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A Blend of Laws Keep the Lid on Crime in Syria’s Deraa Province

RAMTHA, JORDAN // The first case taken on by the Islamic court in Deraa was a trivial affair, especially viewed against the backdrop of a devastating conflict that has killed more than 100,000 people.

Written by Alison Tahmizian Meuse Published on Read time Approx. 5 minutes

A baker was caught flirting with a married woman while selling her bread and, after complaints from her husband, the court stepped in, sentencing the would-be suitor to public naming and shaming as a dishonourable man.

That was a year ago and since then the Islamic court system has expanded in rebel-held areas of southern Syria. Now at least four courts – known as Hay’at Al Sharia, or Islamic justice committees – are operating in Deraa province.

The courts have run into resistance, although most of the problems appear to have been caused by powerful armed rebel factions who do not like being called to account for crimes.

Among civilians, the courts appear to have won a certain amount of respect for their use of a mixture of Islamic, civil and tribal law to administer justice, and for helping prevent rebel-held areas from sliding into a lawless chaos.

Ahmed Al Balki, a lawyer from Deraa, is opposed Islamic courts on principle because they are founded on Sharia. But even he admits the courts have been effective.

“They are not going around chopping off people’s hands, in fact they’re not doing a bad job. There are some mistakes but they are working in a way that helps overcome problems, their attitude is to try to achieve reconciliation,” he said.

He and other members of the Deraa Free Lawyers Association rejected an offer to take part in the system, having been asked to provide two people in what began as a six-person court, when it was being set up.

“I want civil courts and Syrian law but the Hay’at Al Sharia are much fairer and less corrupt than the old regime-run courts ever were, and people respect them, they listen to the judgments,” he said. “They are better than not having courts.”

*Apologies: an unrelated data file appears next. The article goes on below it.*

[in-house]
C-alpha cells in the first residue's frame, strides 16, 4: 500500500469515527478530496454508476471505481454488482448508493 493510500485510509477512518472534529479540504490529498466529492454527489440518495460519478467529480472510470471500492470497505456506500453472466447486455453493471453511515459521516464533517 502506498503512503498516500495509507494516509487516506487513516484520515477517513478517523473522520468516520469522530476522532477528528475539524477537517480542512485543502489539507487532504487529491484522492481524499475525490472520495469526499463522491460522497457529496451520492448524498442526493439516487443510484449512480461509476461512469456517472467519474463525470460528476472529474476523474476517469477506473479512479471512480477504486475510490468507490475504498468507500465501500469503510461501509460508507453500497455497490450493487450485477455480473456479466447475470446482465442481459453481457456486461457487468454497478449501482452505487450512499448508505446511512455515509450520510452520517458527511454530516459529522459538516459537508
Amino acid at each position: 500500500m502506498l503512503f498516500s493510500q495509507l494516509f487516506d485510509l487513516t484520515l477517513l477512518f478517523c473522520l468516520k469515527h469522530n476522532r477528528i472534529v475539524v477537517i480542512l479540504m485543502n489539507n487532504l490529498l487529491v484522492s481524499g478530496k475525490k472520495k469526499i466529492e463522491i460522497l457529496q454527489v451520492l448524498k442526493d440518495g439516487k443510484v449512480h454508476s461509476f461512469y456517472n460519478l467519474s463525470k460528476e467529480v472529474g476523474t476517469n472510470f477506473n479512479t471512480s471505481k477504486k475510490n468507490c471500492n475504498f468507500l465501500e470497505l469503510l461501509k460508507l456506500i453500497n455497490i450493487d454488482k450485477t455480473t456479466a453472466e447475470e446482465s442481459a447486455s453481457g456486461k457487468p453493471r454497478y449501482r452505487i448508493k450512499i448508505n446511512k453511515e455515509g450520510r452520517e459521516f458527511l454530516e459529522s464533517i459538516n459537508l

After success with the initial court in western Deraa last year, another three courts, in the north, south and east, were established. All are connected with local rebel brigades and cooperate on cases that cross their jurisdictions.

The rebels backing the courts are affiliated with the Free Syrian Army (FSA) and the Deraa military council, an organisation linking them to the Supreme Military Council (SMC) – the rebel command unit supported by Western and Arab Gulf states.

Another two courts were established in the province by Jabhat Al Nusra, an Al Qaeda-affiliated faction, which remains outside of the loose-knit FSA network and the SMC.

One of the Nusra courts merged with the FSA court in eastern Deraa to create a combined court, according to FSA field commanders in the region and rebels involved in setting up the system – a move moderates hope will reign in Nusra’s hardline tendencies. The other Nusra court remains independent.

A major reason for residents embracing the court system seems to be that the seven to nine judges attached to each court are all local people and well respected.

In contrast, Islamic courts in other parts of Syria have, in some cases, seen young foreign extremists handing out harsh judgments, with little legal justification, making them unpopular with the more moderate Syrian population.

“There are problems in other regions because the judges are uneducated. The more they know about Islamic law, the better the sentence, as the Prophet Mohammed taught us the best solution is a compromise,” said one part-time member of the western area court, who recently attended classes on international human-rights law in Amman.